AI models are composing at a pretty high level right now. It won’t be long before most production music (background music, music for breaks in and out of segments, and other utility music) will be fully produced by AI. We’re only moments away from synthetic artists and superstars. We’re only a few months (maybe a year or two) away from completely artificial artists (not virtual, artificial).
A group of managers and lawyers representing some of Germany’s biggest artists have written a joint letter to the leaders of the four largest music rights companies in the market – Universal, Sony, Warner and BMG. The artist reps are demanding “more money from the booming business [created by] music streaming services such as Spotify and Apple Music”.
The Song Economy is the new music industry’s growth engine. It’s why publishing and songwriter catalogs are being acquired at multiples of between 10-20 of annual royalty revenues. It’s why playlists are the most valuable real estate on streaming platforms. It’s why labels and publishers are staffing up their sync teams around the world.
Source: The Song Economy
Media company Discovery Networks has scrapped controversial plans to stop paying performance royalties to composers for shows aired in the US across its channels including Discovery Channel and Animal Planet. As first reported by Variety in December, Discovery Networks was planning to start asking composers to agree to “direct source licenses” for their music, (i.e. having their rights bought outright ), or risk having their work removed from programming.
Subscription-based music services have understandably caused publishers to look over their shoulders to see if there’s a similar revolution in the offing for publishing. But to blame streaming platforms such as Spotify and Pandora for the collapse of Tower Records and other bricks-and-mortar music retailers would confuse the effect with the cause.
The NY Times last week released results from its preliminary research into whether and how blockchain might be useful in combating the problem of misinformation and disinformation spreading on social media platforms. While the Times deserves credit for investing the time, money and resources into addressing a systemic problem like the spread of fake news, the results so far also illustrate the limits of blockchain’s capacity to solve systemic problems, at least within the media industry.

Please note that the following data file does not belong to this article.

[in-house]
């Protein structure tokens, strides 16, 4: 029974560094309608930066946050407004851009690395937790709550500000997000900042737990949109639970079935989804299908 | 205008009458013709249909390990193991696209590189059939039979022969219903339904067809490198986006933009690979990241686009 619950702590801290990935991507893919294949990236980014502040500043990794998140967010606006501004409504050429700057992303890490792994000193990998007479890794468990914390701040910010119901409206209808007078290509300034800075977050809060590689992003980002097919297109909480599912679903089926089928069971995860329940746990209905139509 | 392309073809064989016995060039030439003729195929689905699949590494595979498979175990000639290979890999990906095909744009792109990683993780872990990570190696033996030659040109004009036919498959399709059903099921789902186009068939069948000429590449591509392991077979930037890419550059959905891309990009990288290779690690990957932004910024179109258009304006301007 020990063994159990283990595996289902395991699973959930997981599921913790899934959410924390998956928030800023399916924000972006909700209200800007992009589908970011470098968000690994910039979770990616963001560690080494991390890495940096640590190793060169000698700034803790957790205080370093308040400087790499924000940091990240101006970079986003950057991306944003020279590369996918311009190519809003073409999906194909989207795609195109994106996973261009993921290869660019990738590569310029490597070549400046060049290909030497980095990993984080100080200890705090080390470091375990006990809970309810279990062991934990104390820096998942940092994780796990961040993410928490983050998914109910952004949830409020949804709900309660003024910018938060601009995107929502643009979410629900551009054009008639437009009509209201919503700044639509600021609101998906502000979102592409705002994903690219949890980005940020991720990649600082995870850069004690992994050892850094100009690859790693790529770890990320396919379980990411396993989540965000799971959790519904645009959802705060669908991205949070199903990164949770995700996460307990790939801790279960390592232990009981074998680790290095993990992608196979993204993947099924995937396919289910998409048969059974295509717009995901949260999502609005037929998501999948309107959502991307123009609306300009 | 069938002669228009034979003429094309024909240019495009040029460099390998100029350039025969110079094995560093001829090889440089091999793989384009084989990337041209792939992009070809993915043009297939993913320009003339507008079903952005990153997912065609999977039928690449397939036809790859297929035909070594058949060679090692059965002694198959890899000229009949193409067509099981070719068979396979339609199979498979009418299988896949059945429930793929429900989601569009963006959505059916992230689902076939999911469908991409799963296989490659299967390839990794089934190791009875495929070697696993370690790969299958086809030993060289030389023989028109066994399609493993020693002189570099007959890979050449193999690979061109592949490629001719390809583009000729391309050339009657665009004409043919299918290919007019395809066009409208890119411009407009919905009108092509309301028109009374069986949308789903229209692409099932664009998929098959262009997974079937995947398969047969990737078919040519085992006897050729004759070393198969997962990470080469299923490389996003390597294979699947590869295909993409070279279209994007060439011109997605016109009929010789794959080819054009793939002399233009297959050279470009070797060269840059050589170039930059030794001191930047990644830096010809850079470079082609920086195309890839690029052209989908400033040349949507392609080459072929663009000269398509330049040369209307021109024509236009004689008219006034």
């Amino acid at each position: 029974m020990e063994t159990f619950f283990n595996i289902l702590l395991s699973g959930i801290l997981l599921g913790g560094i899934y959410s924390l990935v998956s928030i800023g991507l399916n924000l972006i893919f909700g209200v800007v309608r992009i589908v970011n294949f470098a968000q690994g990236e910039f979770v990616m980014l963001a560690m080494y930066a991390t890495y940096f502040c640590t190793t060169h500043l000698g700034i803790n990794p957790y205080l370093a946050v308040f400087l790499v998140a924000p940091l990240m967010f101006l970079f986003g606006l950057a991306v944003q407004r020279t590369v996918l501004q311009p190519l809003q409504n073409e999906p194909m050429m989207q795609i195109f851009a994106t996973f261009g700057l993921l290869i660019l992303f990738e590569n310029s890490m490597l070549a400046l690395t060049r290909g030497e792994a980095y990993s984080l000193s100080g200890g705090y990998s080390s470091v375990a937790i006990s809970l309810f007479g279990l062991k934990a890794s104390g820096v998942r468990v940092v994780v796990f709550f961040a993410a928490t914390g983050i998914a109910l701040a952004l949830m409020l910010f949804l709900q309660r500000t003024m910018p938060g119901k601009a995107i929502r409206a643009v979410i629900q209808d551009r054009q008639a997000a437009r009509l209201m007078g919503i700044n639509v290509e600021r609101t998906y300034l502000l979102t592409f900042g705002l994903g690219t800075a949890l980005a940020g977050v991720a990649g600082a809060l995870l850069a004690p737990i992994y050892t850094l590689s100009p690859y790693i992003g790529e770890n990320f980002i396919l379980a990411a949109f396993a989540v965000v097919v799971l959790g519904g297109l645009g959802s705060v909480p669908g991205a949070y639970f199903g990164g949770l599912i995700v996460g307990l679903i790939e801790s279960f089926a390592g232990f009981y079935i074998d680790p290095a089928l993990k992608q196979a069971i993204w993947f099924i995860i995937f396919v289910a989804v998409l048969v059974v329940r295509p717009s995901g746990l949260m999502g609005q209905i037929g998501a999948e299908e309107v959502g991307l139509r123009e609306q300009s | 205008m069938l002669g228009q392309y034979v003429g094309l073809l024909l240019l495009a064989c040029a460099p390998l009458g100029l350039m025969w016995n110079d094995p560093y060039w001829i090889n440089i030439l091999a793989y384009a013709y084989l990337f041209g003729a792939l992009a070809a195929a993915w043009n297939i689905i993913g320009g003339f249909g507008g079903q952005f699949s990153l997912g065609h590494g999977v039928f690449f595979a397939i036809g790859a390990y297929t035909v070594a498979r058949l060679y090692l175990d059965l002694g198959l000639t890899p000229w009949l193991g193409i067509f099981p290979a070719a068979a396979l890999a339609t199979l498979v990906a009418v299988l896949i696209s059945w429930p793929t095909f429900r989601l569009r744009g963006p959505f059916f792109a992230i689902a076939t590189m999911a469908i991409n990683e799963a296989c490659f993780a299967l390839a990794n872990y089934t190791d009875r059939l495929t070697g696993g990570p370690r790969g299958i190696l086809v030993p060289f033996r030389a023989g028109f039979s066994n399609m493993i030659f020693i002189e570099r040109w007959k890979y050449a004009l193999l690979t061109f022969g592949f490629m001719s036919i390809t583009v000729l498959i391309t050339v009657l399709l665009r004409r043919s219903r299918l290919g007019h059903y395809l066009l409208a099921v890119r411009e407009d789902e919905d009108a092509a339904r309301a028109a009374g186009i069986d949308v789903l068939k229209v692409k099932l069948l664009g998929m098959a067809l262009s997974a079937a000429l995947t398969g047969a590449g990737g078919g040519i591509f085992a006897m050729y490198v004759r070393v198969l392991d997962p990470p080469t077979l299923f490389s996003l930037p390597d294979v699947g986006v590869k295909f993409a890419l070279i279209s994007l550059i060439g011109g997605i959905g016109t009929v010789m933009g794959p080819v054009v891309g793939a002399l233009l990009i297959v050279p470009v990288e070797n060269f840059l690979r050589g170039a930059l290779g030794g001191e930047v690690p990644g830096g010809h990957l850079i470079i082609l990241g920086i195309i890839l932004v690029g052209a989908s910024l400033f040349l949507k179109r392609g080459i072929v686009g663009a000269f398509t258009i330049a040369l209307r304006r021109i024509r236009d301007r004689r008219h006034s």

Source: The Real News on Blockchain
Global digital distributor and label services company Ditto Music is to launch a new blockchain solution that, it says, will generate higher earnings for artists and creators. Called Bluebox, the suite will utilize blockchain technology to record data around songwriter, artist and producer rights and allow creators to instantly register copyright, publishing and mechanical splits at the point of creation.
Following last year’s success in modernising copyright laws for the digital age, the government has made clear it has no plans to implement the Copyright Directive in light of the UK’s withdrawal from the EU on 31 January. MP Chris Skidmore, confirmed that any changes to the UK’s copyright framework would fall under the domestic policy process.
UK-born, global distribution and record label services provider Ditto Music is launching a new blockchain-backed suite of tools and applications for musicians called, Bluebox. Ditto has raised $1 million in private seed capital to create Bluebox, led by blockchain investment firm Kosmos Capital at a valuation of $20 million.
Inside the conference rooms the conversation was dominated by — what else? — the television industry’s migration to streaming and on-demand platforms. While the stars worked to ingratiate themselves at the retail level of broadcast TV — local stations — executives pondered how the business of making, selling and distributing content is likely to evolve.